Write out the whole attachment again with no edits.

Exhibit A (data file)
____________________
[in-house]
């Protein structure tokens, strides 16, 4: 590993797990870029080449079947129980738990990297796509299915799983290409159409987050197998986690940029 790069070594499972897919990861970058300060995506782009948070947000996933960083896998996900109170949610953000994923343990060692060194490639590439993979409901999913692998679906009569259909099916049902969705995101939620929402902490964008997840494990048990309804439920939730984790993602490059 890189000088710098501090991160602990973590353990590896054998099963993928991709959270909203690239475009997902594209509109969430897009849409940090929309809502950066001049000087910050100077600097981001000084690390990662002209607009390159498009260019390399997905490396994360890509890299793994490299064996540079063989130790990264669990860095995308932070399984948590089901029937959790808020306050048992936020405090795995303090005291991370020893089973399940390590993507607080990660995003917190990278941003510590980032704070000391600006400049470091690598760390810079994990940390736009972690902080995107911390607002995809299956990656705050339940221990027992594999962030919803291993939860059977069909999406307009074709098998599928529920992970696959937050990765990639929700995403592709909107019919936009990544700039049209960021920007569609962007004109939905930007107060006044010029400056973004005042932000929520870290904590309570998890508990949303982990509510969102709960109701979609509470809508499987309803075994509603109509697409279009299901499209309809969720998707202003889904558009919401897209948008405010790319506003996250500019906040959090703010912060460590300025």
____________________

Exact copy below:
[in-house]
């Protein structure tokens, strides 16, 4: 590993797990870029080449079947129980738990990297796509299915799983290409159409987050197998986690940029 790069070594499972897919990861970058300060995506782009948070947000996933960083896998996900109170949610953000994923343990060692060194490639590439993979409901999913692998679906009569259909099916049902969705995101939620929402902490964008997840494990048990309804439920939730984790993602490059 890189000088710098501090991160602990973590353990590896054998099963993928991709959270909203690239475009997902594209509109969430897009849409940090929309809502950066001049000087910050100077600097981001000084690390990662002209607009390159498009260019390399997905490396994360890509890299793994490299064996540079063989130790990264669990860095995308932070399984948590089901029937959790808020306050048992936020405090795995303090005291991370020893089973399940390590993507607080990660995003917190990278941003510590980032704070000391600006400049470091690598760390810079994990940390736009972690902080995107911390607002995809299956990656705050339940221990027992594999962030919803291993939860059977069909999406307009074709098998599928529920992970696959937050990765990639929700995403592709909107019919936009990544700039049209960021920007569609962007004109939905930007107060006044010029400056973004005042932000929520870290904590309570998890508990949303982990509510969102709960109701979609509470809508499987309803075994509603109509697409279009299901499209309809969720998707202003889904558009919401897209948008405010790319506003996250500019906040959090703010912060460590300025």